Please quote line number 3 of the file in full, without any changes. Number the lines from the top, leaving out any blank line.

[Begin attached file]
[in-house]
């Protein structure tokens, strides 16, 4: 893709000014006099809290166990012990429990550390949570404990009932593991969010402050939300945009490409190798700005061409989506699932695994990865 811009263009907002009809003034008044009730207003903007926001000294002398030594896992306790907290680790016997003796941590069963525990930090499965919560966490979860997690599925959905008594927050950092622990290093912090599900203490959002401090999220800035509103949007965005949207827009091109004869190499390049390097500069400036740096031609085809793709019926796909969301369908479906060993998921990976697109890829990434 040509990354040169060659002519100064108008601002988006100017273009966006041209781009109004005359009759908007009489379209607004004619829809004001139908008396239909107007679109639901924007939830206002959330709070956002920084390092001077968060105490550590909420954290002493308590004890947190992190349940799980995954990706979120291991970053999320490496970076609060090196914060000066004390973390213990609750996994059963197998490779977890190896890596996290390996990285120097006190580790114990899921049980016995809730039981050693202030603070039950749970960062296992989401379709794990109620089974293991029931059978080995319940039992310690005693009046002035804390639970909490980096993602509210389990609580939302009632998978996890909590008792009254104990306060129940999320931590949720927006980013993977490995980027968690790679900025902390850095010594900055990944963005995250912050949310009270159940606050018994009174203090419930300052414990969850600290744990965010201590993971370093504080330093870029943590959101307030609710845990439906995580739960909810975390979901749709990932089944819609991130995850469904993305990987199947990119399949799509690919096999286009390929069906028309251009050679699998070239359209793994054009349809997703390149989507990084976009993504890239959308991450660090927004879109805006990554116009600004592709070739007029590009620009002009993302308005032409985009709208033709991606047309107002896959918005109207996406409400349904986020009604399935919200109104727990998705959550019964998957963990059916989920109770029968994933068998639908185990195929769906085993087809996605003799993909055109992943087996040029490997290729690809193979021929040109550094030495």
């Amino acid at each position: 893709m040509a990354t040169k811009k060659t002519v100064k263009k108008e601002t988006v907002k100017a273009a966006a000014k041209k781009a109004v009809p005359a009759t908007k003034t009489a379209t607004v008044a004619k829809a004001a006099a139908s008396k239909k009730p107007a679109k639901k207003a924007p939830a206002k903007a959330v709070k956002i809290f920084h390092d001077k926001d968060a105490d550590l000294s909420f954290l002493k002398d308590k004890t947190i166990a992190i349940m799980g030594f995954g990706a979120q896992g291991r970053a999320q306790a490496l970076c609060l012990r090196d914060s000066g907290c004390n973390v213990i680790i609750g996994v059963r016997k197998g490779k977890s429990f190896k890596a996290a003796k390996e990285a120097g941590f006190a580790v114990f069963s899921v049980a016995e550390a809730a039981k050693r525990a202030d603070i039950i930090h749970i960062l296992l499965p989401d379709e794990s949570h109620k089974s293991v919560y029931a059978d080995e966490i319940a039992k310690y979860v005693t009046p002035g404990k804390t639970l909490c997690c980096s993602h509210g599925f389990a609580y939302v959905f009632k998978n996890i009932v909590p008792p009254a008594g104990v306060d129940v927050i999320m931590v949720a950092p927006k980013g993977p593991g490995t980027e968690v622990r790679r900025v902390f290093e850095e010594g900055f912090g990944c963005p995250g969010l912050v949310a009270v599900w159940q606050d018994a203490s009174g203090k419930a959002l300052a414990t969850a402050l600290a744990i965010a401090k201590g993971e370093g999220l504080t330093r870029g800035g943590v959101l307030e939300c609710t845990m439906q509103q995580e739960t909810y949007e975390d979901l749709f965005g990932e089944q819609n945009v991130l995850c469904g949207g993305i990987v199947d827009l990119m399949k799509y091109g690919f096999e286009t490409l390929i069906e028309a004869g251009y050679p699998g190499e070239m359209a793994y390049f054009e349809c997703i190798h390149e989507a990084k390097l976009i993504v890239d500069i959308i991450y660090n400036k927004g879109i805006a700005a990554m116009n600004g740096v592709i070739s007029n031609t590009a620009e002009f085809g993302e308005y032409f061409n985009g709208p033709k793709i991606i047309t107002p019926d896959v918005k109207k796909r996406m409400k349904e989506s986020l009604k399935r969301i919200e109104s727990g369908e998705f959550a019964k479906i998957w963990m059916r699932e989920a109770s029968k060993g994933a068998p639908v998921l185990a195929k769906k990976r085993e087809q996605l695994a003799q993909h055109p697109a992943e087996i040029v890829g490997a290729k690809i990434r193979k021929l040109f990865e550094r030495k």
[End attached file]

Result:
């Amino acid at each position: 893709m040509a990354t040169k811009k060659t002519v100064k263009k108008e601002t988006v907002k100017a273009a966006a000014k041209k781009a109004v009809p005359a009759t908007k003034t009489a379209t607004v008044a004619k829809a004001a006099a139908s008396k239909k009730p107007a679109k639901k207003a924007p939830a206002k903007a959330v709070k956002i809290f920084h390092d001077k926001d968060a105490d550590l000294s909420f954290l002493k002398d308590k004890t947190i166990a992190i349940m799980g030594f995954g990706a979120q896992g291991r970053a999320q306790a490496l970076c609060l012990r090196d914060s000066g907290c004390n973390v213990i680790i609750g996994v059963r016997k197998g490779k977890s429990f190896k890596a996290a003796k390996e990285a120097g941590f006190a580790v114990f069963s899921v049980a016995e550390a809730a039981k050693r525990a202030d603070i039950i930090h749970i960062l296992l499965p989401d379709e794990s949570h109620k089974s293991v919560y029931a059978d080995e966490i319940a039992k310690y979860v005693t009046p002035g404990k804390t639970l909490c997690c980096s993602h509210g599925f389990a609580y939302v959905f009632k998978n996890i009932v909590p008792p009254a008594g104990v306060d129940v927050i999320m931590v949720a950092p927006k980013g993977p593991g490995t980027e968690v622990r790679r900025v902390f290093e850095e010594g900055f912090g990944c963005p995250g969010l912050v949310a009270v599900w159940q606050d018994a203490s009174g203090k419930a959002l300052a414990t969850a402050l600290a744990i965010a401090k201590g993971e370093g999220l504080t330093r870029g800035g943590v959101l307030e939300c609710t845990m439906q509103q995580e739960t909810y949007e975390d979901l749709f965005g990932e089944q819609n945009v991130l995850c469904g949207g993305i990987v199947d827009l990119m399949k799509y091109g690919f096999e286009t490409l390929i069906e028309a004869g251009y050679p699998g190499e070239m359209a793994y390049f054009e349809c997703i190798h390149e989507a990084k390097l976009i993504v890239d500069i959308i991450y660090n400036k927004g879109i805006a700005a990554m116009n600004g740096v592709i070739s007029n031609t590009a620009e002009f085809g993302e308005y032409f061409n985009g709208p033709k793709i991606i047309t107002p019926d896959v918005k109207k796909r996406m409400k349904e989506s986020l009604k399935r969301i919200e109104s727990g369908e998705f959550a019964k479906i998957w963990m059916r699932e989920a109770s029968k060993g994933a068998p639908v998921l185990a195929k769906k990976r085993e087809q996605l695994a003799q993909h055109p697109a992943e087996i040029v890829g490997a290729k690809i990434r193979k021929l040109f990865e550094r030495k």